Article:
It has been suggested by fans and pundits alike that Trent Alexander-Arnold might be more suited to play in the midfield due to his creativity and eye for the pass. In such a scenario, Liverpool might not have to navigate the transfer market and spend millions on his replacement. Neco Williams has been hugely impressive in his outings this season, and they might have a first choice right-back available at the club itself.
Like Alexander-Arnold, Williams is a relative newcomer to playing in the back four. He was a centre-forward when he arrived at Liverpool at ‘pre-Academy’ stage and was eventually moulded into a right-winger by the time he has reached the U-16s. It was there that he made the switch to right-back. Always an instinctive, off-the-cuff type of player, blessed with bags of energy and stamina, Neco Williams has shown his versatility in the youth level and if this season’s performances show anything, it is that there is no reason he won’t be able to replicate in the first-team either.
The current understudy to Trent Alexander-Arnold, Williams certainly presents an interesting prospect in Liverpool’s ranks, and it remains to be seen how he will feature next season and beyond.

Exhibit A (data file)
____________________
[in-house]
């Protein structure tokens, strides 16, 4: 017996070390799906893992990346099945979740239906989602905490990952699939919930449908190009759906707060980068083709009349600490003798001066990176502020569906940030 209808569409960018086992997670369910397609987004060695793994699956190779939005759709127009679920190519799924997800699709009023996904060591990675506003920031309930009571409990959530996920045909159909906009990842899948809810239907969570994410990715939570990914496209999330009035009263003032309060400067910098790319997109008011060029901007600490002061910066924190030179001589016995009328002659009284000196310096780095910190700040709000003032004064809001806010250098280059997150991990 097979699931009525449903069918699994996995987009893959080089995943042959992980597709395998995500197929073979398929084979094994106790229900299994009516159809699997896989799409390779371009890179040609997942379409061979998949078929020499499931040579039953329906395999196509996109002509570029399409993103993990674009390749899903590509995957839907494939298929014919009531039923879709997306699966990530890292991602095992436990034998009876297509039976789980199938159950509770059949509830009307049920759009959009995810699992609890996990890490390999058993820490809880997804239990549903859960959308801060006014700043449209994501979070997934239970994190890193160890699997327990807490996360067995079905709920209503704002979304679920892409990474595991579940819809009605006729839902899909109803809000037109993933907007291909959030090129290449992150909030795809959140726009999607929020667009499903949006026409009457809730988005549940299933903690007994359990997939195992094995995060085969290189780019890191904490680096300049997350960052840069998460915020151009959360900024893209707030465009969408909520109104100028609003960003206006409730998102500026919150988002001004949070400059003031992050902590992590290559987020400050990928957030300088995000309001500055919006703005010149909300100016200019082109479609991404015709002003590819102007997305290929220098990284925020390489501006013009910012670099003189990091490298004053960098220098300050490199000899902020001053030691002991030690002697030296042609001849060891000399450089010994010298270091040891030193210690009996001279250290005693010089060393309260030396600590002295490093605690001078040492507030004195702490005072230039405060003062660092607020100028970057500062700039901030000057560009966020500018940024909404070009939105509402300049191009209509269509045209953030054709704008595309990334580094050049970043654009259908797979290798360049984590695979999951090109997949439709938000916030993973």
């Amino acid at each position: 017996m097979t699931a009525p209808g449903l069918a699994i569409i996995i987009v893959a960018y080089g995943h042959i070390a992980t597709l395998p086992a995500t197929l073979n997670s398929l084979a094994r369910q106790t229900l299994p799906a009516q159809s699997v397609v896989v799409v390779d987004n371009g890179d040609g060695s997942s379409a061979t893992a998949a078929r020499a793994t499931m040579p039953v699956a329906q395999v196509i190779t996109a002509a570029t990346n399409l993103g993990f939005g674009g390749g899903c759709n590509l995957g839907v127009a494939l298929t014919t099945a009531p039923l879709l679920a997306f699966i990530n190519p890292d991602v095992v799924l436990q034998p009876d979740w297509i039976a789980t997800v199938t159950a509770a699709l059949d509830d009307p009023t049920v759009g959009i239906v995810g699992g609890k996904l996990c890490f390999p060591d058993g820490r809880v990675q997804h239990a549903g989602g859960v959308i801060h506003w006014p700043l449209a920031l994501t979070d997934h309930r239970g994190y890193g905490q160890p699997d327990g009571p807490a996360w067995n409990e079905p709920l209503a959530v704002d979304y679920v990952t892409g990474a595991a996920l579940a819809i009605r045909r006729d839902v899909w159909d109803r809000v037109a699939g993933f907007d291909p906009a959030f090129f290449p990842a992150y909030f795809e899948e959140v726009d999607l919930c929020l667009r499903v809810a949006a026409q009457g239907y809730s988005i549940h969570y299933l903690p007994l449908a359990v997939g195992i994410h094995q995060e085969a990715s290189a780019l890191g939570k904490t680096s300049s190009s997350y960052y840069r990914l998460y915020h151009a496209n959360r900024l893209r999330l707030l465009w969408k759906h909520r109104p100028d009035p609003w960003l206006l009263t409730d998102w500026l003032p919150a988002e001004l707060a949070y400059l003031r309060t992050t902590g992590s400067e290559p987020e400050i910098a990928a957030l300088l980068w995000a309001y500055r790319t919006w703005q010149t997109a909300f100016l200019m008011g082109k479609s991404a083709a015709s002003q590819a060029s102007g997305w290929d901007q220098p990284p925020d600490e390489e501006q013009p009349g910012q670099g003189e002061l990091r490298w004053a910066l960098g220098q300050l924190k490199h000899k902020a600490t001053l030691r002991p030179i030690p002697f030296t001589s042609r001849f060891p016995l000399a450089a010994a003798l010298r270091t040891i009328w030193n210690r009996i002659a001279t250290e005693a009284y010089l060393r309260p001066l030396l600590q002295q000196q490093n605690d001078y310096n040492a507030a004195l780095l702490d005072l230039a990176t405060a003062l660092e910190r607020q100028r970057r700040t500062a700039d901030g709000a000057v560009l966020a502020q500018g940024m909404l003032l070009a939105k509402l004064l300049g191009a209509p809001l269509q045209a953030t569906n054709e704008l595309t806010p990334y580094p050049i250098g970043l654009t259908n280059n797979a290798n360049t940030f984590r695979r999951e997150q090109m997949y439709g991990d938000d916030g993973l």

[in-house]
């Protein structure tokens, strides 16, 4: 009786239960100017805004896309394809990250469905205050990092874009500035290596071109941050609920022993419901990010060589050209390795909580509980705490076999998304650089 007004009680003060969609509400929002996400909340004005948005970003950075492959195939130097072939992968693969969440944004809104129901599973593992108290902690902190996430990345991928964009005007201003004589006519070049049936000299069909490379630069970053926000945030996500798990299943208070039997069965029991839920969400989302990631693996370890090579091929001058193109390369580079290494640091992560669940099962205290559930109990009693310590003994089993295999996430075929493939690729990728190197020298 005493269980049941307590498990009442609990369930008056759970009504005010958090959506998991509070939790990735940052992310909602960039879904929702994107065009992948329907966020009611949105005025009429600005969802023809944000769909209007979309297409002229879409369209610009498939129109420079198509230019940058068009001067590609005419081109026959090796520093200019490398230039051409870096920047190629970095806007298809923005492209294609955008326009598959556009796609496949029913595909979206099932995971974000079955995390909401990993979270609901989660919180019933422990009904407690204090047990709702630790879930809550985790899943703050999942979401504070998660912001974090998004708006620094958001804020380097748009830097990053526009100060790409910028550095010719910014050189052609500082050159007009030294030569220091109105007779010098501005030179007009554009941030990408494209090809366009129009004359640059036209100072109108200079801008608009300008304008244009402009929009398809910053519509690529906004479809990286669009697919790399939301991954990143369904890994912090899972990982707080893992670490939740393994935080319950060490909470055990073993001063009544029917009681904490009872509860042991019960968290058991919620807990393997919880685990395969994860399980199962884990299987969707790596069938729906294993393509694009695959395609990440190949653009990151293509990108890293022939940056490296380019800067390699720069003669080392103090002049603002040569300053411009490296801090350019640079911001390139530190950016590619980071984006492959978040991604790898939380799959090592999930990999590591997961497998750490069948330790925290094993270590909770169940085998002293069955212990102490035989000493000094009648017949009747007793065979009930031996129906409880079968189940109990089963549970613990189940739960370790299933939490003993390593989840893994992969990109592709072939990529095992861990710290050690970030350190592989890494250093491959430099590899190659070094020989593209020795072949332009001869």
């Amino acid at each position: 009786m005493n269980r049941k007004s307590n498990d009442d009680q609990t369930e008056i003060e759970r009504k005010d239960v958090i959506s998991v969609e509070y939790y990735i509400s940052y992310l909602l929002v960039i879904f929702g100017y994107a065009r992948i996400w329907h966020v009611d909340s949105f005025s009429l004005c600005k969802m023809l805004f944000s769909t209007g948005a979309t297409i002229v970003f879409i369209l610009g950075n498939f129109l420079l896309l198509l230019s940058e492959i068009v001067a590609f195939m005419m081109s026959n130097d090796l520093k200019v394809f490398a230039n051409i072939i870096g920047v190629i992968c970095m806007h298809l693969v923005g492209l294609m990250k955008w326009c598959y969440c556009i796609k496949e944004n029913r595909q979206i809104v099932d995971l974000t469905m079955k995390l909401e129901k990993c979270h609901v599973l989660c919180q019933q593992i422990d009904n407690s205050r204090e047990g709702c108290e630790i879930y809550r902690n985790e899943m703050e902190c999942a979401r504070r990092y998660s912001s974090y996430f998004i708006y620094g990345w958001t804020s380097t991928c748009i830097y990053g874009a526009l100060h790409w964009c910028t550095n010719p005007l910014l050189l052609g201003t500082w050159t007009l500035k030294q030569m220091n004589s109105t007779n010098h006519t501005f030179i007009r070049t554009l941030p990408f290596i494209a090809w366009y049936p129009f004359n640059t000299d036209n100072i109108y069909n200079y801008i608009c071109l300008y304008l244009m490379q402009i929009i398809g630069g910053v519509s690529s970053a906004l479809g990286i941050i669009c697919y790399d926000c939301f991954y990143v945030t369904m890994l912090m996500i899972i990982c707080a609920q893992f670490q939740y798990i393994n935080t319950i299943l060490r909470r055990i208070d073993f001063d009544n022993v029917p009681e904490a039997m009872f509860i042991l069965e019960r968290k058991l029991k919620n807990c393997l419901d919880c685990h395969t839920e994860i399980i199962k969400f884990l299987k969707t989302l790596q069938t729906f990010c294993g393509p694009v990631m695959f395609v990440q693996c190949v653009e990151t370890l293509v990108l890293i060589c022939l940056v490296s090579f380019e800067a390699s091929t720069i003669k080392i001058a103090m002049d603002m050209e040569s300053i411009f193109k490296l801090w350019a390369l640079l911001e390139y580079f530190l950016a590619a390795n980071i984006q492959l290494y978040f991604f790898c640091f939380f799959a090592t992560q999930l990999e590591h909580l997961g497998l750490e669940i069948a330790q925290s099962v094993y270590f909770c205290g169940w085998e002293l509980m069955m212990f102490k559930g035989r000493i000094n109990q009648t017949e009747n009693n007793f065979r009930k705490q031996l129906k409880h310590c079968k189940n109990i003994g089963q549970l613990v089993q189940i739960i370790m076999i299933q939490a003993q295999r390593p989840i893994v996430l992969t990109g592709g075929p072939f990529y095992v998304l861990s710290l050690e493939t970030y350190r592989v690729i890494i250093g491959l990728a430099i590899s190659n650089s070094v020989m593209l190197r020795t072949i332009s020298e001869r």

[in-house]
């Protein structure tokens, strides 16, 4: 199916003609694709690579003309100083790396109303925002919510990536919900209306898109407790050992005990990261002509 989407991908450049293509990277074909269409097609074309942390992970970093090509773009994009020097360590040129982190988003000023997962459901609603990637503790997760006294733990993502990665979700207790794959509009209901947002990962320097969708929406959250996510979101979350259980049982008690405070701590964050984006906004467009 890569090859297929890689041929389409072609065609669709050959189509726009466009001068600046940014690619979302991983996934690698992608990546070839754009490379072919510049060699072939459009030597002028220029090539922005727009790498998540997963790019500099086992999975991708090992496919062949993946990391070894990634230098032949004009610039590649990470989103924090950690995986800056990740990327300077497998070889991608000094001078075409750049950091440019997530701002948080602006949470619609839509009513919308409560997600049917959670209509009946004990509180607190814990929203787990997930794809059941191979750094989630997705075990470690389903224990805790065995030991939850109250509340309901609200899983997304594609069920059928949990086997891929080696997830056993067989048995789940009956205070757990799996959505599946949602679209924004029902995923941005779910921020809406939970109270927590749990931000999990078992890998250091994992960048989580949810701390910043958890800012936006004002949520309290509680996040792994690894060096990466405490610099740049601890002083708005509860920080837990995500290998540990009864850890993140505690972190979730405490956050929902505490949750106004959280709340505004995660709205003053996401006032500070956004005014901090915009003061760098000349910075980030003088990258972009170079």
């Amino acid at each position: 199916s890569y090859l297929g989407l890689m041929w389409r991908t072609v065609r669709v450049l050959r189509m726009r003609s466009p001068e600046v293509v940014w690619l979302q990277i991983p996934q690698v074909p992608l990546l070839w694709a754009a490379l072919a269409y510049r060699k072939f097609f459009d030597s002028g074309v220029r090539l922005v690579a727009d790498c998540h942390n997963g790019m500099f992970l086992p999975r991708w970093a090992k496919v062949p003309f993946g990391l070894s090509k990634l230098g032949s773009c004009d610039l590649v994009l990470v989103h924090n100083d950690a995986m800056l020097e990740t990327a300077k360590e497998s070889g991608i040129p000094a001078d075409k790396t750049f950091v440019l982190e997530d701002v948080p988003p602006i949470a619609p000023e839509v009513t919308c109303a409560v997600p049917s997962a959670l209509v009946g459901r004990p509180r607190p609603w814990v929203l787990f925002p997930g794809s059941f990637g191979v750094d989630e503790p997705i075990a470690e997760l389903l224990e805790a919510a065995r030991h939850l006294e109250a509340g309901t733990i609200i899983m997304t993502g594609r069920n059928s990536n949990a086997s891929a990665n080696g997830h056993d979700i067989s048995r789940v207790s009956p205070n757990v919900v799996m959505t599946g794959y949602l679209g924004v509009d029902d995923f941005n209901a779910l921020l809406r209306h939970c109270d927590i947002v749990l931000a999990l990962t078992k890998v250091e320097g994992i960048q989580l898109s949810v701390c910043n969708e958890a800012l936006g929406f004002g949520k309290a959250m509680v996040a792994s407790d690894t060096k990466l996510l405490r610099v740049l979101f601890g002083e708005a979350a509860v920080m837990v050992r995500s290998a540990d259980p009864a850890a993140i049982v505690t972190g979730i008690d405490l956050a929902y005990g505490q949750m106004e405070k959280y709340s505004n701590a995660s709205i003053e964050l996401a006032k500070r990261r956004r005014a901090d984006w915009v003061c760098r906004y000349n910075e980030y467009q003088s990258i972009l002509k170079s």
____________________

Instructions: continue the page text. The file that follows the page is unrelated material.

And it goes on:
Originally signed from Fulham after they were relegated from the Premier League at the end of the 2018/19 season, Harvey Elliot is one of the most talented youngsters in Liverpool’s youth setup currently. A silky winger with beautiful feet, coupled with great awareness of the game at such a young age, Elliot has been making headlines across the academy level for quite some time now.
Having already made his Premier League debut for Fulham last season, Elliott impressed for Klopp’s first-team featuring sporadically in pre-season. He quickly grabbed attention with his quick feet and uncanny eye for a pass. He showed maturity beyond his years and from that moment onwards the Harvey Elliott hype begun amidst the Liverpool fans. Since then Elliott has been featuring regularly in the club’s academy with great stats and has proved himself in two League Cup performances for the Reds first team in which he both stood out, and was unlucky not to get on the scoresheet.